HBV and Maternity
Hepatitis B Guidelines for Pregnant Women to protect their babies
What is hepatitis B?
Hepatitis B is the most common serious liver infection in the world. It is caused by the hepatitis B virus (HBV) that attacks liver cells and can lead to cirrhosis (scarring) or cancer of the liver later in life. The virus is transmitted through contact with infected blood and bodily fluids.
If I am pregnant, should I be tested for hepatitis B?
Yes! Pregnant women who are infected with hepatitis B can transmit the virus to their newborns during pregnancy or delivery. Almost 90% of these babies will become chronically infected with hepatitis B at birth if there is no prevention. ALL
pregnant women should be tested for hepatitis B to prevent infection.
What if I test positive for hepatitis B while I am pregnant?
Although most women do not have any pregnancy complications as a result of HBV infection she should be referred to a liver specialist for further evaluation. Although most women do not have any pregnancy complications as a result of HBV infection, it is still a good idea to be seen by a specialist.
How can I protect my newborn from hepatitis B?
If a pregnant woman tests positive for hepatitis B, her newborn child must be given the first dose of hepatitis B vaccine on Day 1, Day 30 and Day 60 with a booster at one year. If a baby does not receive these injections, then there is an up to 90% possibility that he or she will become chronically infected. However if on the rare occasions the vaccine does not work do not panic rigorous blood precautions by the mother can still protect the baby.
How do I protect my child if another family member is infected with hepatitis B?
Babies and children can be exposed to HBV from an infected dad, sibling, or other family member living in the same household. This can occur through contact with infected blood and bodily fluids. Vaccination is the best prevention against spreading the hepatitis B virus.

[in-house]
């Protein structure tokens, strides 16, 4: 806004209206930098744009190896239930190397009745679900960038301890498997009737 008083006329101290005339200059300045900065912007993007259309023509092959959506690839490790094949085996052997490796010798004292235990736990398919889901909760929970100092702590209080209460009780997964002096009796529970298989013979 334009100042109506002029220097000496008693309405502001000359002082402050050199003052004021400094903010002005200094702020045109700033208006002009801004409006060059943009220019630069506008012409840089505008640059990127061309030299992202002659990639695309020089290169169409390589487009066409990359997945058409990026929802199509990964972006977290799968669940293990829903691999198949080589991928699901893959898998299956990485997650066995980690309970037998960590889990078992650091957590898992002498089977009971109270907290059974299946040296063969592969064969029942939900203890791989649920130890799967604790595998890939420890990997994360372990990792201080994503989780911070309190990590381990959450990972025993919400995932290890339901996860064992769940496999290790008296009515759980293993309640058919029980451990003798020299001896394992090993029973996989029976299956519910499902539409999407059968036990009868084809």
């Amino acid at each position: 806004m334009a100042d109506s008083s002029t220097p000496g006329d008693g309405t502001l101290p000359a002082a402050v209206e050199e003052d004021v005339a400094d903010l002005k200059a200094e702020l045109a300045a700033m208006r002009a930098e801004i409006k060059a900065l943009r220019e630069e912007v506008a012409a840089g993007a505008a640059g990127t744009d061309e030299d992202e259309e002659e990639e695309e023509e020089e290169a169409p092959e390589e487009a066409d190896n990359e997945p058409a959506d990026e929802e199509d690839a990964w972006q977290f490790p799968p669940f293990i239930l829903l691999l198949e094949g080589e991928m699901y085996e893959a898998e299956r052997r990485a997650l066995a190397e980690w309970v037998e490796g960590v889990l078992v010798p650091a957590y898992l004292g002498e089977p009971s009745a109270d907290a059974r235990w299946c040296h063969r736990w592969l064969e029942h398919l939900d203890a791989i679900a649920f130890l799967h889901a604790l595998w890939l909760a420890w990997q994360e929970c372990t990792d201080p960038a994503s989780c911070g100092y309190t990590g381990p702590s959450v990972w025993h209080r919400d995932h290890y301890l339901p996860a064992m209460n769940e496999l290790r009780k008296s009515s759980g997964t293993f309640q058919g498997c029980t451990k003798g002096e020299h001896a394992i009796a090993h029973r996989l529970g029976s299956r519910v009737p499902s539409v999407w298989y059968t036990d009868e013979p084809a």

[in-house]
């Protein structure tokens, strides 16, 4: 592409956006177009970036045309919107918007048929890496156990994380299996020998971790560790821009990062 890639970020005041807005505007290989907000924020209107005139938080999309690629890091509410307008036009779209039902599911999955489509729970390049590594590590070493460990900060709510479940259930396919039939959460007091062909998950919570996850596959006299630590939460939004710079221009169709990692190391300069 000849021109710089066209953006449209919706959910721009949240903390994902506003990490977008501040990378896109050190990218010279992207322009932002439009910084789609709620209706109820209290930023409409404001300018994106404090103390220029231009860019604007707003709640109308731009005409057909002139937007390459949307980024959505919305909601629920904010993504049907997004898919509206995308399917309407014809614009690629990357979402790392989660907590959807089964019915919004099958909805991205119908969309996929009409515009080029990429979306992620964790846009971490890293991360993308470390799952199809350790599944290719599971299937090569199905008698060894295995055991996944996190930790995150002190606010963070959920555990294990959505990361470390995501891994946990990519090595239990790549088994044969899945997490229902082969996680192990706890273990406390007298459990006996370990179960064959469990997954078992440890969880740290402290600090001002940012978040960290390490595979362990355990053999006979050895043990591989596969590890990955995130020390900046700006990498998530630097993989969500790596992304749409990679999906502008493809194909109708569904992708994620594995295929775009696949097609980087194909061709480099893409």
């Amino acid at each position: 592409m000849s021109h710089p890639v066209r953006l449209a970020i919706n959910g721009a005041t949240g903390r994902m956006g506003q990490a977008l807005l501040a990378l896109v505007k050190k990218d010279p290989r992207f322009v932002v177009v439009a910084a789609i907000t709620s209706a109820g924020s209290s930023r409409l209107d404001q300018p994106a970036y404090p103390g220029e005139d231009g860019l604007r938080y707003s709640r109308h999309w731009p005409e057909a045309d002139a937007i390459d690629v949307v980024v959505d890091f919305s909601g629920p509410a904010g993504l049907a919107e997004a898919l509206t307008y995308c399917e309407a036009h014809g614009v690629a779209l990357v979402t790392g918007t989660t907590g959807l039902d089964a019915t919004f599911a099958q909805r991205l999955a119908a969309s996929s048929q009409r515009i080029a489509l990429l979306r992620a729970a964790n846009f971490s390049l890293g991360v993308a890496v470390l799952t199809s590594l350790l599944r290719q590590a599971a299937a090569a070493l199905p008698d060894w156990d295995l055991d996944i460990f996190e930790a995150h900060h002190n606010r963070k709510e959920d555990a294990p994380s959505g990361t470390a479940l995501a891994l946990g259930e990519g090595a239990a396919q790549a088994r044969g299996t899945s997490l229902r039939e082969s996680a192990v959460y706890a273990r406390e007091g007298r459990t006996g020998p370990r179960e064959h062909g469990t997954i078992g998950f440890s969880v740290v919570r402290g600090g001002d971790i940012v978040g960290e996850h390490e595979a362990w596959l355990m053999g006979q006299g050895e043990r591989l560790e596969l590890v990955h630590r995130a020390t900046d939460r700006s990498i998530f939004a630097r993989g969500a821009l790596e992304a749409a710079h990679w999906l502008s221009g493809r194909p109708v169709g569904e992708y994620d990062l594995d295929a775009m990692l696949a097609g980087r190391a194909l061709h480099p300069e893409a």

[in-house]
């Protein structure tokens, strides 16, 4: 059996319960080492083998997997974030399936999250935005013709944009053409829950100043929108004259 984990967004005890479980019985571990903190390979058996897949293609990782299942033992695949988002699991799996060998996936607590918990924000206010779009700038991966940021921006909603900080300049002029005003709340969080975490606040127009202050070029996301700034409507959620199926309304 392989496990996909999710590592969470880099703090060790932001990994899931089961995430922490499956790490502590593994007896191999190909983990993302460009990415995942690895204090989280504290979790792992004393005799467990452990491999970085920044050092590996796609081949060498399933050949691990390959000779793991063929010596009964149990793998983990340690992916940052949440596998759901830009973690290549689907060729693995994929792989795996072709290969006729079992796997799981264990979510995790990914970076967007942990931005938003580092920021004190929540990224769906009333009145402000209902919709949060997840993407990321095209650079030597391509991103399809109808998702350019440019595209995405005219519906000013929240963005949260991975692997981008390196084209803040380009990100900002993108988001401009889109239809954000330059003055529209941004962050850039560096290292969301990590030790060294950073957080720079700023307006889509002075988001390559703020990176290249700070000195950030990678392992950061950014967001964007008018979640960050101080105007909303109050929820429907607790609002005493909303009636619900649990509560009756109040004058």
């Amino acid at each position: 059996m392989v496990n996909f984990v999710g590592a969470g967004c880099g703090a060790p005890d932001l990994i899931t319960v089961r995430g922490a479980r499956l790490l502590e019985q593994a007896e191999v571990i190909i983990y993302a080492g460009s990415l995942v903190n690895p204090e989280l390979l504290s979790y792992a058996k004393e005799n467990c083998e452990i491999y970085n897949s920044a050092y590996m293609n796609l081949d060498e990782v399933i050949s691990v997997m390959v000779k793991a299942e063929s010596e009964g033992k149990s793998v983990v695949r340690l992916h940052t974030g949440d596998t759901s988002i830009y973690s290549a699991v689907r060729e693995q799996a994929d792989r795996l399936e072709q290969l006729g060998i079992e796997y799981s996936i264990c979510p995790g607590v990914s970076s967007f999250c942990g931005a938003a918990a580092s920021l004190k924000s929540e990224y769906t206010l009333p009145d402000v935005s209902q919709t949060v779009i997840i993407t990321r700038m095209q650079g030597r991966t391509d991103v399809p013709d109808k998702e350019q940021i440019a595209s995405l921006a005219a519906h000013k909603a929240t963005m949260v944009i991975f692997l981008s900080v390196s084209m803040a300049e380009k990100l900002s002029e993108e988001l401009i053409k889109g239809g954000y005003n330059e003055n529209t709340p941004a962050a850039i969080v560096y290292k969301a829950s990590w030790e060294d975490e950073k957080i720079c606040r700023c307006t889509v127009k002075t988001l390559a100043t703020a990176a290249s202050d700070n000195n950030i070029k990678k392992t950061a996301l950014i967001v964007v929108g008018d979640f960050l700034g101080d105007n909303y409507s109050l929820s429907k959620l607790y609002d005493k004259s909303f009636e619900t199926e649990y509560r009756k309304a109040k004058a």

Can I breastfeed my baby if I am infected with hepatitis B?
According to the World Health Organization (WHO) it is safe for an infected woman to breastfeed her child. All women with hepatitis B are encouraged to breastfeed their babies since the benefits of breastfeeding are huge in terms of building your babies immune system and since all newborns receive the hepatitis B vaccine at birth, the risk of transmission is zero.
How can I prevent getting hepatitis B if someone in my household is infected?
We recommend that anyone living in a household with an infected family member must be vaccinated AND tested for immunityi to HBV. This is especially important for babies and children since they are at greatest risk for developing a chronic infection if exposed to HBV at an early age. Until your 3 injection vaccine series is complete, it is important to avoid sharing any sharp instruments such as razors, toothbrushes, or earrings, etc. since small amounts of blood can be exchanged through these items. Also, infected individuals should be careful to keep all cuts properly covered. Blood spills should be cleaned with gloves and a 10% bleach/water solution. Hepatitis B is not transmitted casually and it cannot be spread through sneezing, coughing, hugging, or eating food prepared by someone who is infected with Hepatitis B.
Remember that the best protection for you and your loved ones is the hepatitis B vaccine. Over 1 billion doses of the vaccine have been given, making it the most widely used vaccine in the world!